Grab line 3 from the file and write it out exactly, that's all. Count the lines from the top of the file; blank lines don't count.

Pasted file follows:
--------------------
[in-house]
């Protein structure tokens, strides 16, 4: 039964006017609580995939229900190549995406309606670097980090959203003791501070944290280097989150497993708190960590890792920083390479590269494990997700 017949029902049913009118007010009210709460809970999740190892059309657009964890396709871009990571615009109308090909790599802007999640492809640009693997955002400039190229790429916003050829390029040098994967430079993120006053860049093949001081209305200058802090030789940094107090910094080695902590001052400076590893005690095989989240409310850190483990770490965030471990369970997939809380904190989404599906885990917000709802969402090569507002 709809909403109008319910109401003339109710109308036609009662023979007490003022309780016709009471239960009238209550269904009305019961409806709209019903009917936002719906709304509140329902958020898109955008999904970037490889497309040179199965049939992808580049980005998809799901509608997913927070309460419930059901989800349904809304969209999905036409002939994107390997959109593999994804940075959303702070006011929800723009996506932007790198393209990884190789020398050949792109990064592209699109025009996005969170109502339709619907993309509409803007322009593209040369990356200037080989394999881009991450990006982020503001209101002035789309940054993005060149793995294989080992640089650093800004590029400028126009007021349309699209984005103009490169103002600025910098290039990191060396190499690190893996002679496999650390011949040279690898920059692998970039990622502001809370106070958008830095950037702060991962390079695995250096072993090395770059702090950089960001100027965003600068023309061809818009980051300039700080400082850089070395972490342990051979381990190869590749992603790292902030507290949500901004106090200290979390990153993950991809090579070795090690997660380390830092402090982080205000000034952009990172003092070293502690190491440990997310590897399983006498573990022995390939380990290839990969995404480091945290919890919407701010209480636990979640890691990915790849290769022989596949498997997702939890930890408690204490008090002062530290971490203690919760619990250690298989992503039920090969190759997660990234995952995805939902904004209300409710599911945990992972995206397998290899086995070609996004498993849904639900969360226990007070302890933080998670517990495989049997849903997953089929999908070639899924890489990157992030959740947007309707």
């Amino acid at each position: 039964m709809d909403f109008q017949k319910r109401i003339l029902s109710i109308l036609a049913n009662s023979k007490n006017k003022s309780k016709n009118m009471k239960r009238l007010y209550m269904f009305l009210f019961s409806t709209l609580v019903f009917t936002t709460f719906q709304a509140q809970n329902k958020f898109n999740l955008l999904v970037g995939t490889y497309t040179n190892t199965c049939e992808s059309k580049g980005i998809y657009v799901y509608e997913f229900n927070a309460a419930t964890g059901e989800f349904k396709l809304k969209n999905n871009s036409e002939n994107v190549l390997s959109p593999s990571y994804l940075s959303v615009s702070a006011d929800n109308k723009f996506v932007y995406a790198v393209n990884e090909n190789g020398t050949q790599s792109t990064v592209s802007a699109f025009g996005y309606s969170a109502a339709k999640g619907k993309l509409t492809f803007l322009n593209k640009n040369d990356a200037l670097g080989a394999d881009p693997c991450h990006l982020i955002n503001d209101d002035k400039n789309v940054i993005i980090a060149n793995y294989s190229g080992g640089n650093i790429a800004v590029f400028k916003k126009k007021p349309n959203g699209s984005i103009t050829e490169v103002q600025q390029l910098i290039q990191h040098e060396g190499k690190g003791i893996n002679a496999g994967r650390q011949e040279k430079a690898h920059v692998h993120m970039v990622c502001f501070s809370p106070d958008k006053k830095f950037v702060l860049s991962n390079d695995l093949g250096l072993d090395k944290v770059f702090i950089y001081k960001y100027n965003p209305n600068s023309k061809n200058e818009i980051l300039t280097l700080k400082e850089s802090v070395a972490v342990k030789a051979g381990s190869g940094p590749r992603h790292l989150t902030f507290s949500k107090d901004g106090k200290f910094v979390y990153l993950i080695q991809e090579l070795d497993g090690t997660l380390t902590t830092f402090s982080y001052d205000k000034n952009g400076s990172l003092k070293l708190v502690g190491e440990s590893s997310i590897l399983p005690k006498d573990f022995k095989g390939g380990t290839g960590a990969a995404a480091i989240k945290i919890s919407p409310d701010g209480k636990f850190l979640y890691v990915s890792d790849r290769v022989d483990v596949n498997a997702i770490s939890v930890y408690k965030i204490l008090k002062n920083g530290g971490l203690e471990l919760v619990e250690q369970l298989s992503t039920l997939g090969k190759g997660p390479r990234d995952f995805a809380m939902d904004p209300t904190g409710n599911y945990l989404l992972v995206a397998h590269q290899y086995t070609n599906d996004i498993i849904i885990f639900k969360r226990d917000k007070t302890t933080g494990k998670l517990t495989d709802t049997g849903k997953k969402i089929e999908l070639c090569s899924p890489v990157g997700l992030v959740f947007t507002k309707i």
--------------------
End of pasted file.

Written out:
């Amino acid at each position: 039964m709809d909403f109008q017949k319910r109401i003339l029902s109710i109308l036609a049913n009662s023979k007490n006017k003022s309780k016709n009118m009471k239960r009238l007010y209550m269904f009305l009210f019961s409806t709209l609580v019903f009917t936002t709460f719906q709304a509140q809970n329902k958020f898109n999740l955008l999904v970037g995939t490889y497309t040179n190892t199965c049939e992808s059309k580049g980005i998809y657009v799901y509608e997913f229900n927070a309460a419930t964890g059901e989800f349904k396709l809304k969209n999905n871009s036409e002939n994107v190549l390997s959109p593999s990571y994804l940075s959303v615009s702070a006011d929800n109308k723009f996506v932007y995406a790198v393209n990884e090909n190789g020398t050949q790599s792109t990064v592209s802007a699109f025009g996005y309606s969170a109502a339709k999640g619907k993309l509409t492809f803007l322009n593209k640009n040369d990356a200037l670097g080989a394999d881009p693997c991450h990006l982020i955002n503001d209101d002035k400039n789309v940054i993005i980090a060149n793995y294989s190229g080992g640089n650093i790429a800004v590029f400028k916003k126009k007021p349309n959203g699209s984005i103009t050829e490169v103002q600025q390029l910098i290039q990191h040098e060396g190499k690190g003791i893996n002679a496999g994967r650390q011949e040279k430079a690898h920059v692998h993120m970039v990622c502001f501070s809370p106070d958008k006053k830095f950037v702060l860049s991962n390079d695995l093949g250096l072993d090395k944290v770059f702090i950089y001081k960001y100027n965003p209305n600068s023309k061809n200058e818009i980051l300039t280097l700080k400082e850089s802090v070395a972490v342990k030789a051979g381990s190869g940094p590749r992603h790292l989150t902030f507290s949500k107090d901004g106090k200290f910094v979390y990153l993950i080695q991809e090579l070795d497993g090690t997660l380390t902590t830092f402090s982080y001052d205000k000034n952009g400076s990172l003092k070293l708190v502690g190491e440990s590893s997310i590897l399983p005690k006498d573990f022995k095989g390939g380990t290839g960590a990969a995404a480091i989240k945290i919890s919407p409310d701010g209480k636990f850190l979640y890691v990915s890792d790849r290769v022989d483990v596949n498997a997702i770490s939890v930890y408690k965030i204490l008090k002062n920083g530290g971490l203690e471990l919760v619990e250690q369970l298989s992503t039920l997939g090969k190759g997660p390479r990234d995952f995805a809380m939902d904004p209300t904190g409710n599911y945990l989404l992972v995206a397998h590269q290899y086995t070609n599906d996004i498993i849904i885990f639900k969360r226990d917000k007070t302890t933080g494990k998670l517990t495989d709802t049997g849903k997953k969402i089929e999908l070639c090569s899924p890489v990157g997700l992030v959740f947007t507002k309707i």